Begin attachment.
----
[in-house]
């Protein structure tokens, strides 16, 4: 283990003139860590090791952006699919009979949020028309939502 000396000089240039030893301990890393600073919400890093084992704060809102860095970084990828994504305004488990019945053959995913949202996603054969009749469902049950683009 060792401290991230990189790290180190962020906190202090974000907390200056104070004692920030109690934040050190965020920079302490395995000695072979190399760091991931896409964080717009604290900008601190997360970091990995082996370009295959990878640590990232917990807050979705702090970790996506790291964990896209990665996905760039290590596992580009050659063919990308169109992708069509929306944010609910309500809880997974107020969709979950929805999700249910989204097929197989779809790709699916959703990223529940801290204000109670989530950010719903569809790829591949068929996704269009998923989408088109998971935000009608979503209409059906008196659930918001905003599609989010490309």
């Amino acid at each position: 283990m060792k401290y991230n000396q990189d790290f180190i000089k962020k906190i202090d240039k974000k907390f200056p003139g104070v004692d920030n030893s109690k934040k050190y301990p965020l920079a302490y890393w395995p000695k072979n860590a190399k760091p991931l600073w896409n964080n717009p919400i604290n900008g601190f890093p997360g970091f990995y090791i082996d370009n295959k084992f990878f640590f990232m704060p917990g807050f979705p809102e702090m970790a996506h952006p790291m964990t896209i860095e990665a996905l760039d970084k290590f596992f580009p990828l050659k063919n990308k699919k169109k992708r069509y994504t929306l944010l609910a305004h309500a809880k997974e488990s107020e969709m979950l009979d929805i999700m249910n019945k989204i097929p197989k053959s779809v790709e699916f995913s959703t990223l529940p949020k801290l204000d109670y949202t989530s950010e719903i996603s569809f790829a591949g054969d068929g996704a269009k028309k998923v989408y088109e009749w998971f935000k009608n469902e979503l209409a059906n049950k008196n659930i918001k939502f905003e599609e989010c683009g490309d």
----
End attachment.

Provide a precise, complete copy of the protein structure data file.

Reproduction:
[in-house]
């Protein structure tokens, strides 16, 4: 283990003139860590090791952006699919009979949020028309939502 000396000089240039030893301990890393600073919400890093084992704060809102860095970084990828994504305004488990019945053959995913949202996603054969009749469902049950683009 060792401290991230990189790290180190962020906190202090974000907390200056104070004692920030109690934040050190965020920079302490395995000695072979190399760091991931896409964080717009604290900008601190997360970091990995082996370009295959990878640590990232917990807050979705702090970790996506790291964990896209990665996905760039290590596992580009050659063919990308169109992708069509929306944010609910309500809880997974107020969709979950929805999700249910989204097929197989779809790709699916959703990223529940801290204000109670989530950010719903569809790829591949068929996704269009998923989408088109998971935000009608979503209409059906008196659930918001905003599609989010490309």
């Amino acid at each position: 283990m060792k401290y991230n000396q990189d790290f180190i000089k962020k906190i202090d240039k974000k907390f200056p003139g104070v004692d920030n030893s109690k934040k050190y301990p965020l920079a302490y890393w395995p000695k072979n860590a190399k760091p991931l600073w896409n964080n717009p919400i604290n900008g601190f890093p997360g970091f990995y090791i082996d370009n295959k084992f990878f640590f990232m704060p917990g807050f979705p809102e702090m970790a996506h952006p790291m964990t896209i860095e990665a996905l760039d970084k290590f596992f580009p990828l050659k063919n990308k699919k169109k992708r069509y994504t929306l944010l609910a305004h309500a809880k997974e488990s107020e969709m979950l009979d929805i999700m249910n019945k989204i097929p197989k053959s779809v790709e699916f995913s959703t990223l529940p949020k801290l204000d109670y949202t989530s950010e719903i996603s569809f790829a591949g054969d068929g996704a269009k028309k998923v989408y088109e009749w998971f935000k009608n469902e979503l209409a059906n049950k008196n659930i918001k939502f905003e599609e989010c683009g490309d």